Forum home Problem solving

Climbing hydrangea

Can anyone confirm what this plant is? I think it’s an evergreen climbing hydrangea buts it’s not flowered in 3 years. I repotted it last summer but recently it’s not looked very happy. Leaves are droopy and looks like something’s eating it maybe? Could someone give a little advice on what could be wrong with it? It is in a sheltered position and mostly in shade, but the top does get direct sun light. Many thanks  

Posts

  • AnniDAnniD South West UKPosts: 11,011
    I did think it could be clematis armandii. If it is, it really should be in the ground, and also probably in a sunny position. Whatever it is, in spite of your best efforts, that pot just isn't big enough l'm afraid. 
  • nutcutletnutcutlet PeterboroughPosts: 26,869
    I think it's the Hydrangea, can't remember the precise name. I've had one for about 10 years and never seen a flower yet. Time to get something else I think :) It needs more rootspace though
  • AnniDAnniD South West UKPosts: 11,011
    Is it hydrangea Seemannii @nutcutlet ?
  • nutcutletnutcutlet PeterboroughPosts: 26,869
    edited February 2019
    I think it is, Anni, and I'm not sure it is the same as mine exactly. I think mine is Hydrangea petiolaris (as it was then) with a cultivar name
    got it, 

    Hydrangea anomala subs anomala 'Winter Surprise'

  • nutcutletnutcutlet PeterboroughPosts: 26,869
    edited February 2019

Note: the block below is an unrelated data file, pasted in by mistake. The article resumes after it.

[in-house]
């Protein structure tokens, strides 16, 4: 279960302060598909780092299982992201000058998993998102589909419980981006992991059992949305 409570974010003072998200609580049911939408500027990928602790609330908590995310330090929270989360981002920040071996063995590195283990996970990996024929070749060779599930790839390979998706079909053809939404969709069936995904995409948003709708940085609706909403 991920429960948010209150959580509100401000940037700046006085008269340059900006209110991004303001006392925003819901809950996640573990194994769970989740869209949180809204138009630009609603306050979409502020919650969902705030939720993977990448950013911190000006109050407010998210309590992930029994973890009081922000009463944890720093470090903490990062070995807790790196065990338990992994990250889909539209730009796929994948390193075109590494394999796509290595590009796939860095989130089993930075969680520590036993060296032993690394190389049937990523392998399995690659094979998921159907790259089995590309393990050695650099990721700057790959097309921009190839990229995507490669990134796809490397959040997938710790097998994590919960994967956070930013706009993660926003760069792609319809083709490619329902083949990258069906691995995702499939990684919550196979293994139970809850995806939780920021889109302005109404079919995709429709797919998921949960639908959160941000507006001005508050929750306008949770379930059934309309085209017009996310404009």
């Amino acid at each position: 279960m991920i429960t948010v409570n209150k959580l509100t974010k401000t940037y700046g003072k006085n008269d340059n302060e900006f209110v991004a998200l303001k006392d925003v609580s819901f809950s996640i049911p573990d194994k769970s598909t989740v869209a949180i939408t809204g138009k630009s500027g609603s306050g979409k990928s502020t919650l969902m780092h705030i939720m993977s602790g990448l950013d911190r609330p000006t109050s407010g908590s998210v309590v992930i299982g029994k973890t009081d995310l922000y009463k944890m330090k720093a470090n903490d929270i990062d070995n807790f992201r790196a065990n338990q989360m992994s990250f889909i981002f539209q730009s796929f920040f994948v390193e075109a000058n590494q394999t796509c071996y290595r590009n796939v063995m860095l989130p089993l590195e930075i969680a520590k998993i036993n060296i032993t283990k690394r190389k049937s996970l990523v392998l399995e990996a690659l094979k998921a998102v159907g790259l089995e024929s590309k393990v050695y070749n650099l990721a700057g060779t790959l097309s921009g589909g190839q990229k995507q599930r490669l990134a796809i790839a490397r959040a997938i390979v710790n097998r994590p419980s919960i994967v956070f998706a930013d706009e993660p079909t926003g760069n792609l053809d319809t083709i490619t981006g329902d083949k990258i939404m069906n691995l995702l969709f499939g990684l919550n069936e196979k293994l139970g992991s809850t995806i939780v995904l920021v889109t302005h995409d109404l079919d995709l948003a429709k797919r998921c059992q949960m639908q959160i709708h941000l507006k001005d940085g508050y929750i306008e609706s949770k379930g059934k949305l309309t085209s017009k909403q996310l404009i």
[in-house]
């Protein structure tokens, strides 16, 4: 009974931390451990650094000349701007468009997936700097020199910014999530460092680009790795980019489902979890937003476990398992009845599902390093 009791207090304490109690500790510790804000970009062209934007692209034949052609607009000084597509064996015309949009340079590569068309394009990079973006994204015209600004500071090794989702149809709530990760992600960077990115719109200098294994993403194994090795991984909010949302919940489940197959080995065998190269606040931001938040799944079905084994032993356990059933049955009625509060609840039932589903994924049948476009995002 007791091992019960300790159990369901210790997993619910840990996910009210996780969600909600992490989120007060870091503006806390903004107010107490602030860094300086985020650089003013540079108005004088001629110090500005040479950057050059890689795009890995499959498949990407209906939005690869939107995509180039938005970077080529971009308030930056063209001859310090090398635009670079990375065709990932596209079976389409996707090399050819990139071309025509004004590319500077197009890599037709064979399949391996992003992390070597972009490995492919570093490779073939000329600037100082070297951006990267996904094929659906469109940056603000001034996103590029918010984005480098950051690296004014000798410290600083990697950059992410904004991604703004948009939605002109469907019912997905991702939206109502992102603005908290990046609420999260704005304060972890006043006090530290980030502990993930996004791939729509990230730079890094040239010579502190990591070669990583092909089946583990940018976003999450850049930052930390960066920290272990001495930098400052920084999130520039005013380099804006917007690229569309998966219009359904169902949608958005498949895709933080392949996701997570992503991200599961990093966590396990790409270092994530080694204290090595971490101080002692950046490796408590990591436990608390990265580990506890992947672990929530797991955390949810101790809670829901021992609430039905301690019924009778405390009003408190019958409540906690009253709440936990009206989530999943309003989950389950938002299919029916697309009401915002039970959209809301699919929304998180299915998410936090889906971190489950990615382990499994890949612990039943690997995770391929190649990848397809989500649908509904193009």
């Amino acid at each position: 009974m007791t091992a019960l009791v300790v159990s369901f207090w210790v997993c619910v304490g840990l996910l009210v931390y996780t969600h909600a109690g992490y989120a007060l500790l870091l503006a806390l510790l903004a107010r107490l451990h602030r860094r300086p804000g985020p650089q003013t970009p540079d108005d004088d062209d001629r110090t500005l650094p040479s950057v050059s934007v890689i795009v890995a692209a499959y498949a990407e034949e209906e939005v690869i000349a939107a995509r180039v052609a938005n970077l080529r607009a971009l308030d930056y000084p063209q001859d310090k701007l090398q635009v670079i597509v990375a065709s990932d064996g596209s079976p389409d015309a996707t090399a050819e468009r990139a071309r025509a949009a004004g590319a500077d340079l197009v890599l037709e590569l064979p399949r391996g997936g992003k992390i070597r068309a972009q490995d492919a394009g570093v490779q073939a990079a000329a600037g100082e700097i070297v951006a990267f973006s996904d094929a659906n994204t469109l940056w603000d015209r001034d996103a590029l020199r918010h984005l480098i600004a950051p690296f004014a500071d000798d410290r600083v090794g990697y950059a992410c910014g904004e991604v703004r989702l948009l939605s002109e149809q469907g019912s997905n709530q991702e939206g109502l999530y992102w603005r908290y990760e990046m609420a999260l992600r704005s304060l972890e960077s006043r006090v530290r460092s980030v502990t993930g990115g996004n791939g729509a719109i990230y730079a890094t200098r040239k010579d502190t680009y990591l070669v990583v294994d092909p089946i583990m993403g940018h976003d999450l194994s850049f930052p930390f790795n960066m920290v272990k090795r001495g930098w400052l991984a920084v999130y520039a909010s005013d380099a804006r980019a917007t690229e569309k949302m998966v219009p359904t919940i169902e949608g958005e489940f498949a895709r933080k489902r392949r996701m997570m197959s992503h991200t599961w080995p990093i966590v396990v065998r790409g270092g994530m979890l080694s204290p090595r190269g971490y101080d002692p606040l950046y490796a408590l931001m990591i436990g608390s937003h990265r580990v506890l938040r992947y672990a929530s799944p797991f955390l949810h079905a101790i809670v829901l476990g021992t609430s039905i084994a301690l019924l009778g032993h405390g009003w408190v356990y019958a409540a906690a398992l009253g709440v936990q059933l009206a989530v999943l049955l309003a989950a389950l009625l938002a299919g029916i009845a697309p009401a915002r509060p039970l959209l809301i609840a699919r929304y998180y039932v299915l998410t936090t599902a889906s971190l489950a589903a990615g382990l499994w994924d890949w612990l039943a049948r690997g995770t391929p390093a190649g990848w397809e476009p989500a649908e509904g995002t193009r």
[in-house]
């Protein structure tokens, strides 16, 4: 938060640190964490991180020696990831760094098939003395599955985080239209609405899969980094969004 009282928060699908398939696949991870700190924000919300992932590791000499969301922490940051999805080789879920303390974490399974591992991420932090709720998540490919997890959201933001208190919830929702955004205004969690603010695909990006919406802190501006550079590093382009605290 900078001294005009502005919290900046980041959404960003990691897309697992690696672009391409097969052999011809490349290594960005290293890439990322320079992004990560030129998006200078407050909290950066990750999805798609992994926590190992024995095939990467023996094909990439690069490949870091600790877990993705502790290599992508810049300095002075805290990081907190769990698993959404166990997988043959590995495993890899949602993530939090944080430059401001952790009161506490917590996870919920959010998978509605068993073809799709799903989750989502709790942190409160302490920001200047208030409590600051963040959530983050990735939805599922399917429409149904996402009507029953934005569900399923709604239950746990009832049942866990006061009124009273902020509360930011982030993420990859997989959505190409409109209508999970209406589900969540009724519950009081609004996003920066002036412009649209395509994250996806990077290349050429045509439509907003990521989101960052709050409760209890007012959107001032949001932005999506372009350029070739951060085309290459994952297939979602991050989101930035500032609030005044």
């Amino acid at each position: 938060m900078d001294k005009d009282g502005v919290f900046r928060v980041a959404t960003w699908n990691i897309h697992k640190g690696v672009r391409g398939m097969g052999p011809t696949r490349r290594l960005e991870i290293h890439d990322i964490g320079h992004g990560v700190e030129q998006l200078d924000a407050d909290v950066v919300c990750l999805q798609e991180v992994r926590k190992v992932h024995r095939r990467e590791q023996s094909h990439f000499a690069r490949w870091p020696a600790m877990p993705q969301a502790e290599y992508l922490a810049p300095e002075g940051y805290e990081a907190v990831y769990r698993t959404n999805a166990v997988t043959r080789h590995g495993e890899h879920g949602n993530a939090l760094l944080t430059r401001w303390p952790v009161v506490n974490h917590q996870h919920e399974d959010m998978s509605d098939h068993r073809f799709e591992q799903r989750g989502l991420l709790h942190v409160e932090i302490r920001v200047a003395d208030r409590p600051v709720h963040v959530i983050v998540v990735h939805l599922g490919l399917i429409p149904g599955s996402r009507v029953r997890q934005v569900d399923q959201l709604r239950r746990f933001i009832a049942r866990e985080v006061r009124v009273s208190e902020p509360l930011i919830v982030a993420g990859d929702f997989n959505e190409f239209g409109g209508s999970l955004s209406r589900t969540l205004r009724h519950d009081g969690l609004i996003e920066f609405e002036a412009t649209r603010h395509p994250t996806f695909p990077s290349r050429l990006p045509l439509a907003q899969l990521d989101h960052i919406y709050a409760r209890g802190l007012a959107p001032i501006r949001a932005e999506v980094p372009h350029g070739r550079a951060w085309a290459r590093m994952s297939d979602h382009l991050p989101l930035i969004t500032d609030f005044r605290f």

• FlinsterFlinster Posts: 883
    In terms of what’s eating it, it looks very like vine weevil damage.
  • Tom68Tom68 Posts: 20
    Thanks all, looks like I’ve got a nice excuse to go buy myself a big pot! is it common for them not to flower if not in sun then? It’s just starting to reach more sunlight so hopefully this summer it’ll be happier. How do I treat vine weevil? 
  • FlinsterFlinster Posts: 883
    Well if you are repotting it then you need to get as much of the soil off the roots as you can. You may see small white C shaped grubs- they are weevil grubs. They pupate into adults who take the notches out of the leaves- they lay eggs in the soil and the grubs eat the roots. You can buy nematodes for open soil, or there are products such as Bug Clear vine weevil killer which kill the grubs and adults as the chemical is systemic. Pots are more prone to vine weevil. The adults are nocturnal so you can do evening searches for them and squish. If you go down chemical route I THINK you treat around April and again late summer. You might want to look at evidence which suggests the chemical may be harmful to bees- I’m not sure how much recent research has been done on this- perhaps someone else does. Do be vigilant though as the weevils can cause extensive damage with some plants more susceptible than others!
  • LiriodendronLiriodendron Scariff, County Clare, IrelandPosts: 7,871
    Nematodes work well in pots as well as in the open ground.  The active ingredient in the systemic chemical killer is acetamoprid, a neonicotinoid which disrupts the nervous system of insects.  Some "neonics" have been banned, because they cause serious damage to bees; the manufacturers claim this current one is "safer", but the jury is still out.  Some studies, as Flinster says, suggest it's not as safe as all that...
    "The one who plants trees, knowing that he will never sit in their shade, has at least started to understand the meaning of life."  Rabindranath Tagore
Sign In or Register to comment.